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Years ago, I navigated our old Toyota Landcruiser high into the mountains off the shoulders of Monarch Pass in southern Colorado. The gravel road was a nightmare, even for my seemingly indestructable beast of a vehicle, and I was forced to come a stop when I reached a snowbank even the Landcruiser [ READ MORE... ]
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When I first started tying flies many years ago, one of the biggest challenges for me was tying hackle into the head of the fly without getting too close to the end of the hook and covering up the hook eye as I finished the fly. Even now, a couple of decades later, this is still one of the mistakes [ READ MORE... ]
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One of the biggest challenges for fly tiers, particularly new tiers, is the handling of dubbing for fly bodies. For most flies, dries or nymphs, a simple dubbing twist is all you need, and it's relatively easy to master. But some flies require a body that's a bit more buggy ... a bit more natural. [ READ MORE... ]
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I love "mash-up" flies—inventions at the vise that work on trout for no particular reason at all. Just this week, I tried a simple wet fly pattern I "created" at the vise a couple weeks ago for Firehole River trout, and I was rewarded with some of the most aggressive brown trout takes I'd ever [ READ MORE... ]
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Tying flies that don't really imitate anything specific, but might contain a hint of this or that is always fun for me. When a fly isn't supposed to represent a specific prey base, I almost feel as if I have license to be a bit creative at the vise. As expected, the results have been mixed. The [ READ MORE... ]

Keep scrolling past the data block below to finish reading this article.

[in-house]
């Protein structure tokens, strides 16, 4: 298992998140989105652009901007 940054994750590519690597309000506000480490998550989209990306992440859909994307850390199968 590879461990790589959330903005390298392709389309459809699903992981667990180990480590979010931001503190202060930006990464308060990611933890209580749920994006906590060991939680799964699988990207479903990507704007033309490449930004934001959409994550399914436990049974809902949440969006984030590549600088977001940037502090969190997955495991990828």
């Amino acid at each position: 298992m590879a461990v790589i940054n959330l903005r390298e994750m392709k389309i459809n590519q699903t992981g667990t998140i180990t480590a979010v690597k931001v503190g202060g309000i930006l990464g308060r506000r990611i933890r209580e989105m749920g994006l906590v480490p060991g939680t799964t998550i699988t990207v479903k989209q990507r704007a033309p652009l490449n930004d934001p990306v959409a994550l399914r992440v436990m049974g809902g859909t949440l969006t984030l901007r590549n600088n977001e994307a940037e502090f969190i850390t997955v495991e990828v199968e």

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Editor's note: The following is exerpted from TU's new book, "Trout Tips," available for order online.  If you know a fish saw your fly and didn't pay attention to it, switch your pattern entirely. When the fish does pay attention, mabye even tracks it ... rises... juuuust about opens its mouth, [ READ MORE... ]
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If you fish for trout, you likely have at least half-a dozen spools of tippet constantly at the ready, just in case you need to add length to your leader, change the tippet strength to throw bigger flies to larger fish or to rebuild a diminishing leader. And, if you're like me, you despise the [ READ MORE... ]
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It's almost summer, which means it's almost time to get out on the small waters here in the West and prospect for wild and native trout. There may be no better "attractor" pattern for trout than the venerable Adams. First tied in 1922 by Leonard Halladay to imitate a basic mayfly, and first fished [ READ MORE... ]
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Posted in
Fly tying is always an exercise in patience, at least for me. While I enjoy tying flies, I'm good for about a half-dozen at a time. Then I get antsy. So, the less time I spend at the vise and the more time I spend actually fishing the flies I tie is important to me. That's why I'm always on the [ READ MORE... ]
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Some flies are so simple to tie that you wonder how, with such little effort at the vise, they can be effective. The Insult, tied below by Tim Flagler, is such a fly. The Insult Designed to imitate active nymphs that either swim or end up in the current quite [ READ MORE... ]
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